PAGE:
Ethiopia-born Rahel Assefa began her career as a software engineer in a children’s hospital in Washington DC, USA. Although she enjoyed this work for the first few years, she found that it was not as fulfilling as she had initially hoped.
Rahel slowly started shifting gears towards a new career, initially pursuing an MSc in Project Management. “I knew that I was meant to work in an area where I would have direct interaction and impact, so I really thrived in that environment,” she explains.
Her work was highly appreciated by senior managers and she quickly progressed in this new career path. “I was soon recruited to help build a project management office from scratch and that solidified my interest in the field.”
A return to Africa
Rahel remained in health care for the next few years, taking on roles in portfolio and business relationship management but ultimately, she knew her next step would be to return to Africa and work in a field that contributes to supporting people’s livelihoods.
In 2015, Rahel learned of a job opening at the International Maize and Wheat Improvement Center (CIMMYT) which was suitable to her skillset and would also serve her desire of moving to Africa. She applied and joined the organization in February 2016, moving to Addis Ababa with her young family in tow. “We had always discussed returning to Africa, and preferably to Ethiopia, so this was a welcome move. But it was also a big leap into the unknown because both my husband and I had left Ethiopia during our formative years,” she says.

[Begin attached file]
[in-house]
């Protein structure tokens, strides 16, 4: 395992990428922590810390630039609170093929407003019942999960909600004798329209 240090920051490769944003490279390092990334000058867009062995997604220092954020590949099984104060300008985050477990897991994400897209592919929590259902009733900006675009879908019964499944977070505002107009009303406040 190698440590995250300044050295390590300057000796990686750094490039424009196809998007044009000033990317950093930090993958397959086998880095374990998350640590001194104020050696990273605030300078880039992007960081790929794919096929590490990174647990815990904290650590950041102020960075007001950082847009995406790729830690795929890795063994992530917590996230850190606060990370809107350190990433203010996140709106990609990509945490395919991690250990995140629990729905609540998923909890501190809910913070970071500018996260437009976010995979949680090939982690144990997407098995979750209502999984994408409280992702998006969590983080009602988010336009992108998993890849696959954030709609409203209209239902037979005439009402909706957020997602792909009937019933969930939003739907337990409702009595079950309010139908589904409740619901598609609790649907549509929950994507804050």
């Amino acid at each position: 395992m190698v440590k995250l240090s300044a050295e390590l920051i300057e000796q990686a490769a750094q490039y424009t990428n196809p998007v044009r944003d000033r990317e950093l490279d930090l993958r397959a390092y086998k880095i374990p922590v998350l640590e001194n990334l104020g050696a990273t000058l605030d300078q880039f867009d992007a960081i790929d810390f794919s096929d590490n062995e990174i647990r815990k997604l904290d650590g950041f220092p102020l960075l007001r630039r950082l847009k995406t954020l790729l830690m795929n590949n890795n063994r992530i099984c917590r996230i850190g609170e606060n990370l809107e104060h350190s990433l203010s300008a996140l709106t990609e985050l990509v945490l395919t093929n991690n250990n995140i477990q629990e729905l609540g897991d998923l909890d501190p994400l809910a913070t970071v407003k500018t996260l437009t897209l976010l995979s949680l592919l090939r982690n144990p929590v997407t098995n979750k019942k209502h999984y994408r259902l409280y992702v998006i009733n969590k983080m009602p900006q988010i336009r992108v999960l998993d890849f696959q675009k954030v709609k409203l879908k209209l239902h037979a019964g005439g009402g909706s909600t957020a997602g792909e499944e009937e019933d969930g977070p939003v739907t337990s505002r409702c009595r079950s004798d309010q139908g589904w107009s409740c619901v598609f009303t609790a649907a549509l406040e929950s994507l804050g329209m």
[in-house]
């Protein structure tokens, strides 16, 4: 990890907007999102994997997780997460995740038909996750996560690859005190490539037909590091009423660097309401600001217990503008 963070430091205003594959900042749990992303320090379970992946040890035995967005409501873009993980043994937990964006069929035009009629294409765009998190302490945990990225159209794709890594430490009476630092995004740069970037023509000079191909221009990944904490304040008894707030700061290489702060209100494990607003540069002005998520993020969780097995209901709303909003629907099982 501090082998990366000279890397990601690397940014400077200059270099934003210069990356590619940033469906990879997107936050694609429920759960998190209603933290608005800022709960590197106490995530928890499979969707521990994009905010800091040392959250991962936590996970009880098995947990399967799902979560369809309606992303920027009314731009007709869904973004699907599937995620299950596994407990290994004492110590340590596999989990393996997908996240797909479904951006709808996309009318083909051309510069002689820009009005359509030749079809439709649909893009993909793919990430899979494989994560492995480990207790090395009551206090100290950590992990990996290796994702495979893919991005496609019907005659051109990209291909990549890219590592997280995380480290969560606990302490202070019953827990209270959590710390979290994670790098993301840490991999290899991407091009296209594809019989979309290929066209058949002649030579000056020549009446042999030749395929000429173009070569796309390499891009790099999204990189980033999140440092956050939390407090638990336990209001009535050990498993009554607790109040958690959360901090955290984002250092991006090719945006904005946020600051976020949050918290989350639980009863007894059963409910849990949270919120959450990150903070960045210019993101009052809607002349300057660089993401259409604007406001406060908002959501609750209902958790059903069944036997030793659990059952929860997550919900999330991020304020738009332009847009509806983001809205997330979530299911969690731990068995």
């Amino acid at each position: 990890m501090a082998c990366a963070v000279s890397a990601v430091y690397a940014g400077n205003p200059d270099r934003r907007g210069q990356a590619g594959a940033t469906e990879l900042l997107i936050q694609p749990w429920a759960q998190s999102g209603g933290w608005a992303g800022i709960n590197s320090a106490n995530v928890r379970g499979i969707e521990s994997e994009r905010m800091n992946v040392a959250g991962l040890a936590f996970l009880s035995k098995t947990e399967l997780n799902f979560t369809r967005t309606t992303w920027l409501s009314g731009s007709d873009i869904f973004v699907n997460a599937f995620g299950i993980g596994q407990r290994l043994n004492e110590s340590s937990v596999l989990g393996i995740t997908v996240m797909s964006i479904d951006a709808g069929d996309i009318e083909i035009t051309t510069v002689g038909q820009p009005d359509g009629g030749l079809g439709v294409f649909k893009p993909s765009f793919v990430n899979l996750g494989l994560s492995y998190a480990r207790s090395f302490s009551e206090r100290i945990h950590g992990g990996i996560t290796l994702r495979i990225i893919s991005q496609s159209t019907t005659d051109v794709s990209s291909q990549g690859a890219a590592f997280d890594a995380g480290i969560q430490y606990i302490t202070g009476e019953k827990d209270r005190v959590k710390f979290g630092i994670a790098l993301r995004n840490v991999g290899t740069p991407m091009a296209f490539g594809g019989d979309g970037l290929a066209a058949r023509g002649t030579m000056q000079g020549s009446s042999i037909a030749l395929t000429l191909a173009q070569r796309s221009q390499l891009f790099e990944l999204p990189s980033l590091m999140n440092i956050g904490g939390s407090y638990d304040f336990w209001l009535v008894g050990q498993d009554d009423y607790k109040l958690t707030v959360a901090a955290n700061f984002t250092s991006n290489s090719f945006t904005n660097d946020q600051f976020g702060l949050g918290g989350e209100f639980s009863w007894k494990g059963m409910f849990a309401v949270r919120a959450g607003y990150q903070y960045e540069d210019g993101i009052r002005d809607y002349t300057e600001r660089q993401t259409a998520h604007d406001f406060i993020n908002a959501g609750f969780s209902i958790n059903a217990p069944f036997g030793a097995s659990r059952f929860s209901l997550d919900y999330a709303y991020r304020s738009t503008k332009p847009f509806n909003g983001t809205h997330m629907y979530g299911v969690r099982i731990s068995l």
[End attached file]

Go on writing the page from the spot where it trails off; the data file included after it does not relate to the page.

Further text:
Rahel had also never worked in the agricultural sector before joining CIMMYT, so there was a steep learning curve to contend with, as well as the cultural shifts she had to make to adjust to her new work environment. “I remember spending my first few days on the job taking the time to just observe, listen actively and ask questions.”
Witnessing impact first-hand
Rahel now works as a project manager and as the regional program manager for CIMMYT’s Sustainable Intensification Program in Africa. “Working at CIMMYT is interesting because I get to collaborate with such a diverse group of people, and we can see that our work has a direct impact on the day-to-day lives of farmers,” she says. “It’s always rewarding to see first-hand how the life of a farmer, woman or young person is transformed because of the work we do.”
“I also find working at CIMMYT’s Ethiopia office enjoyable simply because everyone gets along well,” she explains. Rahel particularly appreciates the Thursday morning coffee gatherings for staff hosted at the International Livestock Research Institute (ILRI) campus, and her frequent interactions with colleagues in Kenya and Zimbabwe, where she travels regularly. “I love having the opportunity to see the work colleagues do on the ground across Africa and I’m always in awe of their dedication to the work they do.”
When she’s not visiting projects in Nairobi or Harare, Rahel cherishes the time she spends with her family and young son, Adam, who seems to be developing a keen interest in agriculture himself. “He loves visiting ‘mommy’s office’ from time to time,” she explains, “and as a result he has recently even attempted to plant maize and wheat in our back garden.”